If you’ve attended any wellbeing lectures, listened to podcasts or read articles about compassion fatigue or burnout in veterinary medicine, you’ve probably seen the word “resilience” bandied about.

In its most basic definition, resilience is the capacity to recover quickly from difficulties. In its colloquial use, resilience is seen as a quality of someone succeeding against all odds, overcoming adversity and having the grit to rise above negative forces in life.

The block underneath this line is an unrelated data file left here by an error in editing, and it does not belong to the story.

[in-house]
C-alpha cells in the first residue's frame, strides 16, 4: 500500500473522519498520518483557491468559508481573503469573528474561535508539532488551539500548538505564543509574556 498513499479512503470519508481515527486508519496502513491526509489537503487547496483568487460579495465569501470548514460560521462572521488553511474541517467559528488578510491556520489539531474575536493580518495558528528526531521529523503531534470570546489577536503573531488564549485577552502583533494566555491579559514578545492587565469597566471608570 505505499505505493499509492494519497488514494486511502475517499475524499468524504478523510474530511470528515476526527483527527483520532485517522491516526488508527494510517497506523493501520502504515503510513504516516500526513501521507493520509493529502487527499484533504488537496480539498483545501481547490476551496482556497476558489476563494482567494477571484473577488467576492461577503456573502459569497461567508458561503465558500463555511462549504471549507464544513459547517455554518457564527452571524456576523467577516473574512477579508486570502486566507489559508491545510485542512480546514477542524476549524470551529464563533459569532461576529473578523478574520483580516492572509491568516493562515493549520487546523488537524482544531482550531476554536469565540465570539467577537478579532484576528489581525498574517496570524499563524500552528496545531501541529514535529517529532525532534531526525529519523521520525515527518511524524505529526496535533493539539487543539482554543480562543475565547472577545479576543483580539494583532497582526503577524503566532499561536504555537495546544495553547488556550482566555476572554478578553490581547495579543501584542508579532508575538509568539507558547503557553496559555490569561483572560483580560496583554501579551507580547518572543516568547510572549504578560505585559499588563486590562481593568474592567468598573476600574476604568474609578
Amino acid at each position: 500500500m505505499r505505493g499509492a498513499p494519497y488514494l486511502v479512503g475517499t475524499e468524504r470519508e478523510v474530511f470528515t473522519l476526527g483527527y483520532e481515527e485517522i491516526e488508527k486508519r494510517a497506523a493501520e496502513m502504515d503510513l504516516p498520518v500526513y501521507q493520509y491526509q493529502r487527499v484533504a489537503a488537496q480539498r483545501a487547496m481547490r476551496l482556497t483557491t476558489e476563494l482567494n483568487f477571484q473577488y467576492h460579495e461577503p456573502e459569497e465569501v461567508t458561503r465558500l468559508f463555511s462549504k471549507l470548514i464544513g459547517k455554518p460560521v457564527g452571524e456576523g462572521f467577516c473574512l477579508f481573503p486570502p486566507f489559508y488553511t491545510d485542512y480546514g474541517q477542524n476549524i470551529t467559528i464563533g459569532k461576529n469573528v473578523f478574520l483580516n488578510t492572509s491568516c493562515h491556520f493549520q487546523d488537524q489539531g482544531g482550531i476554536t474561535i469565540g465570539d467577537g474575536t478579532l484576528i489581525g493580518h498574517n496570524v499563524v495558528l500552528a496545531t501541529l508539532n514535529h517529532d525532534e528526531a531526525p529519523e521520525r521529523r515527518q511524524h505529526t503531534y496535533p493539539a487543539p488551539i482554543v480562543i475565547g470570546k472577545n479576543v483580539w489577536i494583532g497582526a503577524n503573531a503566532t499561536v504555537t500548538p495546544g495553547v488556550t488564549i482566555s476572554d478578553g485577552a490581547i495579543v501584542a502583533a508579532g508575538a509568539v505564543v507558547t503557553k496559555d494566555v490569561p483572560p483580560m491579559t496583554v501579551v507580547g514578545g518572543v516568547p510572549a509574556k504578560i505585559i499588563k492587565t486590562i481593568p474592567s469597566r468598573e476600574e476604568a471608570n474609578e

It’s probably clear if you work in veterinary medicine that there is a high degree of variation in how individuals respond to stress. The stress of a veterinary technician who can’t run to the bathroom because doing so would compromise the care of her patients looks different than that of an associate prepping for surgery for the first time since she lost her last patient.

What if we thought of resilience in the same manner? As research in genetics, psychology and neurobiology advance, the idea of individualized resilience is gaining ground.